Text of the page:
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There’s something in the air … seasonal allergies

By The Health News Team | May 10, 2023
Seasonal allergies

Red noses, stuffy noses, runny noses: 'Tis the season for seasonal allergies.

Seasonal allergies, commonly known as hay fever, are often triggered by pollen grains released into the air by trees, weeds and grasses, which are especially productive in the spring. If your body overreacts to these allergens, you may experience a range of unpleasant symptoms, from sneezing and coughing to itching eyes, runny nose, headache, sore throat, ear pain — and even hives.

According to Dr. Bryn Salt, an allergy and immunology doctor with Sharp Rees-Stealy Medical Group, San Diego's temperate climate can pose difficulties for those who suffer from seasonal allergies.

"In San Diego, allergy symptoms can be year-round because our landscapes include plants from all over the world," she says. "We have such a pleasant moderate climate. Climate change will likely extend times of pollination as well."

Researchers participating in a recent study in the Netherlands support this belief, concluding that climate warming is an important factor in increasing pollen production. Furthermore, the Centers for Disease Control and Prevention (CDC) reported more than 25% of adults in the U.S. have diagnosed hay fever, and the numbers continue to rise.

While allergies — the sixth leading cause of chronic illness in the U.S. — have no cure, there are things you can do to ease symptoms and reduce or avoid exposure to the allergens.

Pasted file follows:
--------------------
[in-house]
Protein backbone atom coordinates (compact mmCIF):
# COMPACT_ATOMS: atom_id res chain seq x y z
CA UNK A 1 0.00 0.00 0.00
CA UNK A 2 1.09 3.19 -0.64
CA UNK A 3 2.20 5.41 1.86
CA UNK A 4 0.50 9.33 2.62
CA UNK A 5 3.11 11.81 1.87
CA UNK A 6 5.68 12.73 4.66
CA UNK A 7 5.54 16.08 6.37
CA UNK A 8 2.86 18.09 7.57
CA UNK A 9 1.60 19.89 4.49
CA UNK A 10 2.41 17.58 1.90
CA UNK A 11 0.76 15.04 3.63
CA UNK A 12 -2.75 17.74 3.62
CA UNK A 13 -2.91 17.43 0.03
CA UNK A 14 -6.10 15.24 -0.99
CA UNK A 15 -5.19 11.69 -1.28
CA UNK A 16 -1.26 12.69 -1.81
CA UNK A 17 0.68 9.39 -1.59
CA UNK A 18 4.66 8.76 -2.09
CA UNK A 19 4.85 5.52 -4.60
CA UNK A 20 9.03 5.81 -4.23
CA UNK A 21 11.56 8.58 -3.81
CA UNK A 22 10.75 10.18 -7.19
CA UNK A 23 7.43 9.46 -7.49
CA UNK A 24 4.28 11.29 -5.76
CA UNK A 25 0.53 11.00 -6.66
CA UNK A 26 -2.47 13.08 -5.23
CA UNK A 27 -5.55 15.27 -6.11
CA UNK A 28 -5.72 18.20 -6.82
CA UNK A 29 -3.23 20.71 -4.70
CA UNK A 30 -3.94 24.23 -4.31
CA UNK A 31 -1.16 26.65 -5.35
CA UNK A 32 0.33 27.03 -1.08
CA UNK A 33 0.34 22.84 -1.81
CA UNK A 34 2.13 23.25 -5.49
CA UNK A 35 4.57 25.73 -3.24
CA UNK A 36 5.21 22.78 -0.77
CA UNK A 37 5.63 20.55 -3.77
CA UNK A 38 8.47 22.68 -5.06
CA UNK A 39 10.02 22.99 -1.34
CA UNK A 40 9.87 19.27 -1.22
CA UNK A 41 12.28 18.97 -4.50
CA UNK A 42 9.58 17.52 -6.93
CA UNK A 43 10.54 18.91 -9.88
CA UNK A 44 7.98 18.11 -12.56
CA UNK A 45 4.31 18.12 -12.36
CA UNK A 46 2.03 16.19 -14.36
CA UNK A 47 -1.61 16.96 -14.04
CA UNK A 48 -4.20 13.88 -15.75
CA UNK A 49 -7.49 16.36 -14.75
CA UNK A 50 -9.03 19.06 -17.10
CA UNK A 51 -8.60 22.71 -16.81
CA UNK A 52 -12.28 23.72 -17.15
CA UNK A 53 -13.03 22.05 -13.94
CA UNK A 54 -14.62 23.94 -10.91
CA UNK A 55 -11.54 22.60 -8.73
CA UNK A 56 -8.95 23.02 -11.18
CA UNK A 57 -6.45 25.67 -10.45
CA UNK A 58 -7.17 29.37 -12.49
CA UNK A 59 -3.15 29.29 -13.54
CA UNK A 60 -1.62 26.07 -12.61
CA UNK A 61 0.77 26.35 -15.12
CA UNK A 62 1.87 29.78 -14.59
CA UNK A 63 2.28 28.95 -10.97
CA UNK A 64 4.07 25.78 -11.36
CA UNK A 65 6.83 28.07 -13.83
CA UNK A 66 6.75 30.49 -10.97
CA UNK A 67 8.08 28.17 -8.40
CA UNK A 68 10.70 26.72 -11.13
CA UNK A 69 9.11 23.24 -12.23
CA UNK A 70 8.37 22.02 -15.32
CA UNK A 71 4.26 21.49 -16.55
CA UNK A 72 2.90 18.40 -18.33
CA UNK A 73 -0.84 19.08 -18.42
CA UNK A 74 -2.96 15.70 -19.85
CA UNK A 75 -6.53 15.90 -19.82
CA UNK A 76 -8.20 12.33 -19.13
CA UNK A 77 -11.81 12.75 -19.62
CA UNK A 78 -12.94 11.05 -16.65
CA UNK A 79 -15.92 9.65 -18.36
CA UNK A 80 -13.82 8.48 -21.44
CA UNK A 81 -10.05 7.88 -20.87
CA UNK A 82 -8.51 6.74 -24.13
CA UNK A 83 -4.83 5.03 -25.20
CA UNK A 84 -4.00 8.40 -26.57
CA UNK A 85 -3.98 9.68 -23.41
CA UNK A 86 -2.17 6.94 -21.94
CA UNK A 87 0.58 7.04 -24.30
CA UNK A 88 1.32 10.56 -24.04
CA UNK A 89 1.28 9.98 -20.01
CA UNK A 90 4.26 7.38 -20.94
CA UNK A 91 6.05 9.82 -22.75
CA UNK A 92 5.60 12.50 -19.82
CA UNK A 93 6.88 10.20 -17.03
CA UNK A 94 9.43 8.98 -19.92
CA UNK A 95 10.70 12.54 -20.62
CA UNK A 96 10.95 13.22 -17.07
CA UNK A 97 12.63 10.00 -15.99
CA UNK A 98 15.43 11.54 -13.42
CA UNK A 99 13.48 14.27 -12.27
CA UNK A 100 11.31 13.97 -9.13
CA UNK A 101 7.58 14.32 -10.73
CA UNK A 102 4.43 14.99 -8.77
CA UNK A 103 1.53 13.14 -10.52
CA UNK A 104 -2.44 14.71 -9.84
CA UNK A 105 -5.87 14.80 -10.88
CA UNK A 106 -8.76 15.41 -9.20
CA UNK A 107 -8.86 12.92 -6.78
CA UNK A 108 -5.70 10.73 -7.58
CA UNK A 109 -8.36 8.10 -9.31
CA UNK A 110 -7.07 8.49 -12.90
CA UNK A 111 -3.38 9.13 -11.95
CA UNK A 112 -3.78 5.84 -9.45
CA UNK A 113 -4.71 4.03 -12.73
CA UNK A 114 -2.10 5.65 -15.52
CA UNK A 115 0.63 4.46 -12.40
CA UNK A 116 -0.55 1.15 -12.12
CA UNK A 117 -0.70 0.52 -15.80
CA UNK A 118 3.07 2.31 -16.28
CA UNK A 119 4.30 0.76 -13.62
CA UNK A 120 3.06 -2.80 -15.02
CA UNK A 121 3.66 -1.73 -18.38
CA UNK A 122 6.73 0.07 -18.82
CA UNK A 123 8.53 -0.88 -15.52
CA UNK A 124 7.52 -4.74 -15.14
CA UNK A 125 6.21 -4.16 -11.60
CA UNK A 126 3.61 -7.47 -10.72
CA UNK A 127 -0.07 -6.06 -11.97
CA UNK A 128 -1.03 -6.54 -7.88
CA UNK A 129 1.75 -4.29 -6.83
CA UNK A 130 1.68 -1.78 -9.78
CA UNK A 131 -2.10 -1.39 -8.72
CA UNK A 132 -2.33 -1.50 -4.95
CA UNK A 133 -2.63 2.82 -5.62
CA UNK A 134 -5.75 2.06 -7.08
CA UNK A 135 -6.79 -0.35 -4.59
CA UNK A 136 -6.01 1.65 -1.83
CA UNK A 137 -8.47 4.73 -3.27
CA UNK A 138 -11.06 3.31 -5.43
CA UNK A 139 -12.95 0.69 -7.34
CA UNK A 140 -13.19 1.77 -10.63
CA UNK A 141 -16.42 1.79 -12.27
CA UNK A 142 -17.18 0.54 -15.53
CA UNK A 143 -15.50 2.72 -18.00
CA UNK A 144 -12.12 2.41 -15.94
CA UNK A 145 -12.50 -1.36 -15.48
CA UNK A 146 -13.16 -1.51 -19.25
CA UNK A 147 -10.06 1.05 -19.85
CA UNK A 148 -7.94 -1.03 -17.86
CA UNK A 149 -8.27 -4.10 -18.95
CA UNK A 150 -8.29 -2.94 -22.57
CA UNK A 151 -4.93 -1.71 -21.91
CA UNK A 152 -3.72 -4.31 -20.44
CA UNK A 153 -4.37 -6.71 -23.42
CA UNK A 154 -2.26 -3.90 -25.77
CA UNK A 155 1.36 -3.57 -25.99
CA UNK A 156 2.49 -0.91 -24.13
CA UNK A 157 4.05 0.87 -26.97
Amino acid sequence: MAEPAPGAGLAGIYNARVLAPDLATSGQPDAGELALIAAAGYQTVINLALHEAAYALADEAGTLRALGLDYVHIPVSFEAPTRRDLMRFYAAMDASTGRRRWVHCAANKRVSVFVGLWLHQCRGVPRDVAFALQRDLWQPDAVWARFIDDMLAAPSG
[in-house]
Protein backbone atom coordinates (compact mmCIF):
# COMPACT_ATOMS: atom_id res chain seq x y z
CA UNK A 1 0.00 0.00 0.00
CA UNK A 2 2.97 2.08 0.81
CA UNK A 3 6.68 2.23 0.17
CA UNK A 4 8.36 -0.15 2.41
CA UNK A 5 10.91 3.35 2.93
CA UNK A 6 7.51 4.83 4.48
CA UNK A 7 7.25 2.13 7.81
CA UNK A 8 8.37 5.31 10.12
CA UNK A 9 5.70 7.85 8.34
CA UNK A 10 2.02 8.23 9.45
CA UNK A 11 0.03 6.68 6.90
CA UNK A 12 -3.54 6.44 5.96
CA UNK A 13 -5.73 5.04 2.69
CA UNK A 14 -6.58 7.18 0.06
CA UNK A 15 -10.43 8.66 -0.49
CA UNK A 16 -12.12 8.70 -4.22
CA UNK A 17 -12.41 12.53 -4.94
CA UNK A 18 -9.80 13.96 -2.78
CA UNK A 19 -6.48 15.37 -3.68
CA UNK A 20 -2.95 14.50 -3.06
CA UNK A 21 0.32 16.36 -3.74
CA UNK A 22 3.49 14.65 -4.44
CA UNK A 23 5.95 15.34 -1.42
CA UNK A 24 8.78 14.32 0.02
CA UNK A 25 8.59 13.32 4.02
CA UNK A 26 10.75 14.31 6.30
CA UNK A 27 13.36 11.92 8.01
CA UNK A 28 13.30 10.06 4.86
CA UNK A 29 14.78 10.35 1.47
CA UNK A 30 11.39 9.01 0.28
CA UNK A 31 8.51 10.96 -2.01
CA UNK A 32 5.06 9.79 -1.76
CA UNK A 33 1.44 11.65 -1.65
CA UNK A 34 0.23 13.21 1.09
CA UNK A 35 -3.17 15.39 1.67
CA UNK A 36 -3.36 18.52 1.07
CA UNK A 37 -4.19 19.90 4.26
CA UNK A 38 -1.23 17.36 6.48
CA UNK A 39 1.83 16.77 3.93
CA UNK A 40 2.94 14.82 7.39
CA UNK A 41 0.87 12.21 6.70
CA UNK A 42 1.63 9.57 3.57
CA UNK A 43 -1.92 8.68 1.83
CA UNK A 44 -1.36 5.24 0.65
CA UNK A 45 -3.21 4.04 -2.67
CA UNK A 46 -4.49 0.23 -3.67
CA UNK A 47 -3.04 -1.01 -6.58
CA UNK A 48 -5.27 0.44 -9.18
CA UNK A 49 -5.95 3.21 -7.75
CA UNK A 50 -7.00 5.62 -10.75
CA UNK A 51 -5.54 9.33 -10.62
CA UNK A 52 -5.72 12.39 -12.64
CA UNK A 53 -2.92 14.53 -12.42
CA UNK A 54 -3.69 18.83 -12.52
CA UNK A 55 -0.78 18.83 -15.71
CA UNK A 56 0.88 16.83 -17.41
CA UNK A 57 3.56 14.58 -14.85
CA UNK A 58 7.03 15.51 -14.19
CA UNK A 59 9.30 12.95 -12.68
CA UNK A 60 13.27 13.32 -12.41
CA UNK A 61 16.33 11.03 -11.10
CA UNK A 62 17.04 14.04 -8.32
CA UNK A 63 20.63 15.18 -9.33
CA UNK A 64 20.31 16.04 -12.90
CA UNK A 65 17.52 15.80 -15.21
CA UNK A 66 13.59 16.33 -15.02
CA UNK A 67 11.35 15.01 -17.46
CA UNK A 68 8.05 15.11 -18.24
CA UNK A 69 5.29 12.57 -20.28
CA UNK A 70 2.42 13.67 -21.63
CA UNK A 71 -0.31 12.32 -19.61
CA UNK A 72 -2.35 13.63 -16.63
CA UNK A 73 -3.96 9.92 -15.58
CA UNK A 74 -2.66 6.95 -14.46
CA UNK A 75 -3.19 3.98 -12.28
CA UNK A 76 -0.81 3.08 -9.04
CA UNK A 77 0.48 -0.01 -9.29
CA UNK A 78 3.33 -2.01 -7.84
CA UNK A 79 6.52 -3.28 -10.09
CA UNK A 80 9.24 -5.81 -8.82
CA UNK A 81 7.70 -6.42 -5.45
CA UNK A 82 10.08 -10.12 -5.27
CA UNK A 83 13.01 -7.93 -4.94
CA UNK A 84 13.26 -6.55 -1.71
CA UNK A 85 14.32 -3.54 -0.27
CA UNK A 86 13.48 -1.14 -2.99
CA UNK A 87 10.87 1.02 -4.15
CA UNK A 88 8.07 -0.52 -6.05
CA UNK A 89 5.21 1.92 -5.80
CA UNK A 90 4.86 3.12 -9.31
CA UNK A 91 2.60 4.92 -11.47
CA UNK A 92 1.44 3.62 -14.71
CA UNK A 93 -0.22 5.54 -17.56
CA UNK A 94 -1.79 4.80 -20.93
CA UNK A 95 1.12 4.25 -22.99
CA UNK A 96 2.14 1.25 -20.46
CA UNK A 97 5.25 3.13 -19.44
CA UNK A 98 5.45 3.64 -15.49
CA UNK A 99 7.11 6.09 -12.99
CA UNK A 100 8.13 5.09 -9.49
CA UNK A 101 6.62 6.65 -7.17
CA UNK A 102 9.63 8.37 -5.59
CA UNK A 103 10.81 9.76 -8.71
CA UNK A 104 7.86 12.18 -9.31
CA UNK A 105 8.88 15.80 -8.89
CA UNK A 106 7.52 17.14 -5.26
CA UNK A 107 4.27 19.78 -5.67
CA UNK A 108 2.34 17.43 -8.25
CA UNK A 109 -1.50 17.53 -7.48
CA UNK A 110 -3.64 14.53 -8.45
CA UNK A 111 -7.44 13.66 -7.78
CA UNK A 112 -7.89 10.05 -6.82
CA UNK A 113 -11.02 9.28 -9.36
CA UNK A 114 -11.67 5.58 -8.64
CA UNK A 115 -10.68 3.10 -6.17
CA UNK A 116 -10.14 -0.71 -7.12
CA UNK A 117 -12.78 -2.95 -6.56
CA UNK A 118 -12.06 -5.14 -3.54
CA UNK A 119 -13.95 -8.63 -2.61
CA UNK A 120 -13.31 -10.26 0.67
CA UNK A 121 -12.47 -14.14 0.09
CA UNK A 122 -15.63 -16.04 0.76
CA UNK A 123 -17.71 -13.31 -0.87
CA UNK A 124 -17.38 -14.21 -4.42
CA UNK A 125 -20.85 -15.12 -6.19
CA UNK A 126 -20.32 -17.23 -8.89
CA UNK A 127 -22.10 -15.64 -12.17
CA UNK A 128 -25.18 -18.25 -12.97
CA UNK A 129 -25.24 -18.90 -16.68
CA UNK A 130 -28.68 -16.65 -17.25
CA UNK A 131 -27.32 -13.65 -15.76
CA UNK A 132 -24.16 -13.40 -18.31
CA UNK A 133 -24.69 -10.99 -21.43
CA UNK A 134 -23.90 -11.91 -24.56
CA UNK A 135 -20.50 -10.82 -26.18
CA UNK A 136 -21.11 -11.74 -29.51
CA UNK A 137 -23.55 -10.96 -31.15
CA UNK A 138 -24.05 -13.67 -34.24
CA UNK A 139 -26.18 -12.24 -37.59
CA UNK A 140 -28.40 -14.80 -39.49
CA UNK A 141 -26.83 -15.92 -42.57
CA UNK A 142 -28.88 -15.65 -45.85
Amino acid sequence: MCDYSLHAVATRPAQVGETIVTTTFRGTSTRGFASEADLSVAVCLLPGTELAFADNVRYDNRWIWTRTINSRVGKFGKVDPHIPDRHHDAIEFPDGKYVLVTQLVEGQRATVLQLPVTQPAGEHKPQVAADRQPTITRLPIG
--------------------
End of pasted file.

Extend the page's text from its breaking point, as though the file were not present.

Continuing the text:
The Asthma and Allergy Foundation of America (AAFA) recommends the following ways to reduce or prevent allergic reactions:

  • Limit outdoor activities when pollen counts are high.

  • Keep windows closed and use central air conditioning with a HEPA filter in your home and car.

  • Bathe or shower daily and wash your hair to remove pollen deposited throughout the day.

  • Wear sunglasses and a hat to protect your eyes from pollen exposure.

  • Wash clothing worn outside and dry clothes in a dryer rather than on an outdoor line.

"Unfortunately, complete avoidance can be difficult in San Diego, because we enjoy so much time outdoors," says Dr. Salt. "Therefore, medications may be necessary."

Dr. Salt recommends oral antihistamines to help relieve uncomfortable symptoms and decongestants for relief from nasal stuffiness. Nasal sprays also help to ease symptoms and reduce congestion, and can be started before symptoms arise to block potential allergic reactions.

If efforts to reduce reactions and medications do not offer relief from your allergies, talk with your doctor about whether you may be a candidate for immunotherapy, a long-term treatment that can reduce or prevent allergic reactions.

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